Whiskey Review: Tom's Foolery Bourbon - The Whiskey Wash

Whiskey Review: Tom’s Foolery Bourbon

Tom's Foolery BourbonEditor’s Note: This whiskey was provided to us as a free sample to review by the party behind it. The Whiskey Wash, while appreciative of this, did keep full independent editorial control over this article.

Know not for their whiskey, but their applejack, Tom’s Foolery is an Ohio craft distiller we have written about here at WW many times in the recent past. From the transparency of their production, to a hands on tour of their private facilities, to a brand new review of their rye, we’ve covered much of what Tom’s Foolery does. However, we have not yet reviewed their Ohio Straight Bourbon, which is why I’m here writing now.

Craft to the core, Tom’s Foolery’s still setup allows for only one barrel’s worth of spirit to be produced each run. This in theory allows for experimentation and a close watch on all of the whiskey created on the scene. A two year old bourbon, Tom’s Foolery is aged for this short time in a metal rickhouse lacking in temperature control, which creates a wide variety of fluctuating environments throughout the seasons.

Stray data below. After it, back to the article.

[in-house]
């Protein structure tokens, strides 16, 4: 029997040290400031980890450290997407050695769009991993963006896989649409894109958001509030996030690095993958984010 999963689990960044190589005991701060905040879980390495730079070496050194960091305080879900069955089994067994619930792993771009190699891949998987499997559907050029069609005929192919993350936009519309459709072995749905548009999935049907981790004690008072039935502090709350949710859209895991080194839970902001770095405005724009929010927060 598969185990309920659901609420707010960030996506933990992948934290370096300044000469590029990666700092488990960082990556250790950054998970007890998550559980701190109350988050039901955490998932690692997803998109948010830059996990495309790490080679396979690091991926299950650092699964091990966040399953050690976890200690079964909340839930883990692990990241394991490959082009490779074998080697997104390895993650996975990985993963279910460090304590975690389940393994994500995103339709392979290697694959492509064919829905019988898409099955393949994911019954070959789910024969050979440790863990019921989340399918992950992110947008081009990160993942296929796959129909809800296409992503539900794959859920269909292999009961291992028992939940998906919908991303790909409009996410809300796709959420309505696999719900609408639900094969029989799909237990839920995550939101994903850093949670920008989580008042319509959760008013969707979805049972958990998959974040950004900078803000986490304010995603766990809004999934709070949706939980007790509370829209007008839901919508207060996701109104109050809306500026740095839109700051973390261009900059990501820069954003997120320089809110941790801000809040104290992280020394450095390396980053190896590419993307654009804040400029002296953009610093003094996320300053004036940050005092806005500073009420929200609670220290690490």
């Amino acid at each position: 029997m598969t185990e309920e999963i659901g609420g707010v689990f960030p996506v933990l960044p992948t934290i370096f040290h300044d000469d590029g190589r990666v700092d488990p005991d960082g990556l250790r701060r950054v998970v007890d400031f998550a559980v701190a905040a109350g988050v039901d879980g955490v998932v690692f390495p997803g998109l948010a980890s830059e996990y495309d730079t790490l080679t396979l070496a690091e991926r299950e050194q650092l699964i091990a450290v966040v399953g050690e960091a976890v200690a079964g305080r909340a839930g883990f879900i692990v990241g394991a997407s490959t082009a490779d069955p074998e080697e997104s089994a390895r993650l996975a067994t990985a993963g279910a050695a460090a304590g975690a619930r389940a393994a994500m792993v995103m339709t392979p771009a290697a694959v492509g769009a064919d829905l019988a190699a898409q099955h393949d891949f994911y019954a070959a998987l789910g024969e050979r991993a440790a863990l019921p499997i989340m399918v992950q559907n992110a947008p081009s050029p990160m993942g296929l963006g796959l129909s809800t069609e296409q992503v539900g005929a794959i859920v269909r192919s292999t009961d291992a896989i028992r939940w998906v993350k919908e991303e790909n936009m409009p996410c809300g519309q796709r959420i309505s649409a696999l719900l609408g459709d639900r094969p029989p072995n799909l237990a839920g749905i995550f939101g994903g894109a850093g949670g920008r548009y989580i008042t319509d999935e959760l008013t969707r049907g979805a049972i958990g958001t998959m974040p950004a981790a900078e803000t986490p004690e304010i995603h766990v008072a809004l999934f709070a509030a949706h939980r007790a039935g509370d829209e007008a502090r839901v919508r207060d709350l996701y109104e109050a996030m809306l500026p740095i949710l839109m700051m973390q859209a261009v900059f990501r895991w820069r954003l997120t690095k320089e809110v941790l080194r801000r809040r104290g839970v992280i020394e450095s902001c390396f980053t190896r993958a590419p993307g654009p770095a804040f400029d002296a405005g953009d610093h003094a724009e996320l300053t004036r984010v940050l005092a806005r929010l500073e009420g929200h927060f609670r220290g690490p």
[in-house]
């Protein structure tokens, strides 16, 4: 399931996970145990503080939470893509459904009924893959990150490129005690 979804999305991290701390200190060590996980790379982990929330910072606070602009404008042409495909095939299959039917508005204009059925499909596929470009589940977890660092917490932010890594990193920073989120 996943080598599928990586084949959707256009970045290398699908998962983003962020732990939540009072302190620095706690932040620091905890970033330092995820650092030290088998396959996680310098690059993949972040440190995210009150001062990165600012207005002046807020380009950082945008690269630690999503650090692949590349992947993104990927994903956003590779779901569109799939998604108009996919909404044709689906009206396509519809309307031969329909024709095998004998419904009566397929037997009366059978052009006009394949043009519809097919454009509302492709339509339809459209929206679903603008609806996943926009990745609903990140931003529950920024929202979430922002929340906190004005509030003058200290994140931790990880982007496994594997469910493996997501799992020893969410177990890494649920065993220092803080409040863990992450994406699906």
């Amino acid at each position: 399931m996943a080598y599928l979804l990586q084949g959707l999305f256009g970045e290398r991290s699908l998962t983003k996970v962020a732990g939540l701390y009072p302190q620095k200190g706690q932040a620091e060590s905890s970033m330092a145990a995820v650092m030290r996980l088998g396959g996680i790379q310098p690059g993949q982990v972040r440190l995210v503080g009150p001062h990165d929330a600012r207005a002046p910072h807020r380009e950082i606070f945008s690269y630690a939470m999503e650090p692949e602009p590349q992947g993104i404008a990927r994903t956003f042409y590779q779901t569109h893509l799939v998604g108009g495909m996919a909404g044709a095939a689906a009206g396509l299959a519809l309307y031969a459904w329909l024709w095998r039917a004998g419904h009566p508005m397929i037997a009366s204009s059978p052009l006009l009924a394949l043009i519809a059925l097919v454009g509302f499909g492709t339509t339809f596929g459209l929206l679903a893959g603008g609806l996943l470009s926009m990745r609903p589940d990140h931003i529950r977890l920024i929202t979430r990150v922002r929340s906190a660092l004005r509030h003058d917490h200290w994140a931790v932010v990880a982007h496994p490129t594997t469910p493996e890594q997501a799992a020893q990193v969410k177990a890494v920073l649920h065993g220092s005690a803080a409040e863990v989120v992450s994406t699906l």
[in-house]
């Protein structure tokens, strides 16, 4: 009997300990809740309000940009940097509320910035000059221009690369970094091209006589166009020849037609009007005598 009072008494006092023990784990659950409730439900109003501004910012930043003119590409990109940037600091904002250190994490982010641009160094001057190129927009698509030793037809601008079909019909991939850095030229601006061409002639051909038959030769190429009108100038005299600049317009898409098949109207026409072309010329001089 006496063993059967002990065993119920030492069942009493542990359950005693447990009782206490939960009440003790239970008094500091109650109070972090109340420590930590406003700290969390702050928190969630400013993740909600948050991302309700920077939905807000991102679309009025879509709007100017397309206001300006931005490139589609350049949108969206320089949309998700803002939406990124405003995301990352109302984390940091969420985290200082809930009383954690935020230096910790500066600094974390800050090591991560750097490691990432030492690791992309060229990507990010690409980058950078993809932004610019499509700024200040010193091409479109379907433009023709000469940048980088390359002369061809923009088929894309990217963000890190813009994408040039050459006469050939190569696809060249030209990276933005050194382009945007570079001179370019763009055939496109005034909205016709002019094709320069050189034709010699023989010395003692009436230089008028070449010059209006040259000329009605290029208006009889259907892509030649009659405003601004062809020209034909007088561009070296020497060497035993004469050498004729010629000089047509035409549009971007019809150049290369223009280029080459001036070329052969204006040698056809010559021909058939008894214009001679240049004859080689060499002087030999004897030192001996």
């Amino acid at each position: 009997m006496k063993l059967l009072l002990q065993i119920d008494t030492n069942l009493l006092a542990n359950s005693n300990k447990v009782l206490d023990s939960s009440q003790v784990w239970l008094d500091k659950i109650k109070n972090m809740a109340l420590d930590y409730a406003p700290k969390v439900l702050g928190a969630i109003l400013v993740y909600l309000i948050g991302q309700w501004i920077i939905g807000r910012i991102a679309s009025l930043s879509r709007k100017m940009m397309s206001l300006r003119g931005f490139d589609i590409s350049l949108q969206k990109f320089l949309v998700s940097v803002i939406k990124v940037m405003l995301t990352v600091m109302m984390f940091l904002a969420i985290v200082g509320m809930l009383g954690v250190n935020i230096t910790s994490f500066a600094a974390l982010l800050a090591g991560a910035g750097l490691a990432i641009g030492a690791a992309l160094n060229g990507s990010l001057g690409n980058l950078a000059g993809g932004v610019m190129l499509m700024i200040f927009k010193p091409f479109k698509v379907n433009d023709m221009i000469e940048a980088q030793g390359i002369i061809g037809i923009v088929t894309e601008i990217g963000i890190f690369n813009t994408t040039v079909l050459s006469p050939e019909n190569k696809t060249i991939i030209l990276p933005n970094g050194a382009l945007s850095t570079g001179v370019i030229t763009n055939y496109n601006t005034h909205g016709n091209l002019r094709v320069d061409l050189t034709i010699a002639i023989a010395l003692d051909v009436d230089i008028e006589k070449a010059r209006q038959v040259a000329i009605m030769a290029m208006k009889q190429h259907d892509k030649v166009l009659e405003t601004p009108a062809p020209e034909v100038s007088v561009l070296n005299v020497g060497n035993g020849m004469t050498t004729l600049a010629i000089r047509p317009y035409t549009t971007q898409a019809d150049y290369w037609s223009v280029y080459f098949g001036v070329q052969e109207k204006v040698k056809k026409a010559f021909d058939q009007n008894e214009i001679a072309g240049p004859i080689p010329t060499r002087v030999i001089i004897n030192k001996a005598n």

At two years old and 70% corn, 15% rye, and 15% malted barley, Tom’s Foolery isn’t too far afield from your average youngish American whiskey.

Tasting Notes:

A medium-light caramel in the glass, the bourbon doesn’t seem alarmingly light for its youth.

Slate, cotton candy, and cold day-old cornbread hit the nose at first blush. Next comes a certain powdered lemonade quality and creamsicle. The powdery sweetness of the nose betrays the younger, cornier elements of the dram.

Immediately on the palate, a wave of fluffy, sugary cakiness hits. Iron and leather follow, making for a devil’s food cake/blood sausage combo that is entirely unsettling. These elements make for a cake bomb effect that feels both too sweet and too hot, without any real flavor payout. In so many words, Tom’s Foolery feels a little too young to be out in the wide world just yet.

On the finish, floral notes and hay mix with demerara sugar, giving a rosier view of the bourbon than may be fair.

Conclusion:

As much as I wanted to love Tom’s Foolery Straight Ohio Bourbon, I could not in good conscience. If the whiskey were given a little more time, I’m sure it would feel both more rounded and more approachable. For now, the edges are a little rough. Although the distillery itself does interesting and commendable work, Tom’s Foolery bourbon is not my favorite.

Final Score: 78/100